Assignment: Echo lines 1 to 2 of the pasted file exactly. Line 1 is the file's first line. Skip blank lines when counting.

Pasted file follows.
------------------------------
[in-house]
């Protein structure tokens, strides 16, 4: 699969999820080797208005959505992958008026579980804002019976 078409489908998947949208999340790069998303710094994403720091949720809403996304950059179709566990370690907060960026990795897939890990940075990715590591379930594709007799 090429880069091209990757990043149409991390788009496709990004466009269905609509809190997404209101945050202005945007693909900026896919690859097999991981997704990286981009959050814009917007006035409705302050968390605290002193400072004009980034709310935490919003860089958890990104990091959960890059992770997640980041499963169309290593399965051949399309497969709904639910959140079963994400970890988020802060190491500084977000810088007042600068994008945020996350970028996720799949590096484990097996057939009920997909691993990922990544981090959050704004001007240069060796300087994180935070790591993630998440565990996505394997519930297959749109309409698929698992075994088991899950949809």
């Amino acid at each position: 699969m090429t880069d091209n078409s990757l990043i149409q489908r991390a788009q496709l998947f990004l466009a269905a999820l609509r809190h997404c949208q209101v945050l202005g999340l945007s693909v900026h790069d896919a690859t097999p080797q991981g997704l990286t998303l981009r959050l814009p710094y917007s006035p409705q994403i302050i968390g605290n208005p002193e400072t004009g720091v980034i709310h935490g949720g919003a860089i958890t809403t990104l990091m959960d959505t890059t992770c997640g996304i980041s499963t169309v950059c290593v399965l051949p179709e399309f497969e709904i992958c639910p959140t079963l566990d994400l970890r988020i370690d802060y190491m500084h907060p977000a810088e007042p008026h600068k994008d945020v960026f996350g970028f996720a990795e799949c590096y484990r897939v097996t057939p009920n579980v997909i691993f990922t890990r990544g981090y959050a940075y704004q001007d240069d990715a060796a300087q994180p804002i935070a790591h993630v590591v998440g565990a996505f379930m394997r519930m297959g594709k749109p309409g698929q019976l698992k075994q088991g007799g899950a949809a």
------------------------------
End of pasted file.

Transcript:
[in-house]
């Protein structure tokens, strides 16, 4: 699969999820080797208005959505992958008026579980804002019976 078409489908998947949208999340790069998303710094994403720091949720809403996304950059179709566990370690907060960026990795897939890990940075990715590591379930594709007799 090429880069091209990757990043149409991390788009496709990004466009269905609509809190997404209101945050202005945007693909900026896919690859097999991981997704990286981009959050814009917007006035409705302050968390605290002193400072004009980034709310935490919003860089958890990104990091959960890059992770997640980041499963169309290593399965051949399309497969709904639910959140079963994400970890988020802060190491500084977000810088007042600068994008945020996350970028996720799949590096484990097996057939009920997909691993990922990544981090959050704004001007240069060796300087994180935070790591993630998440565990996505394997519930297959749109309409698929698992075994088991899950949809």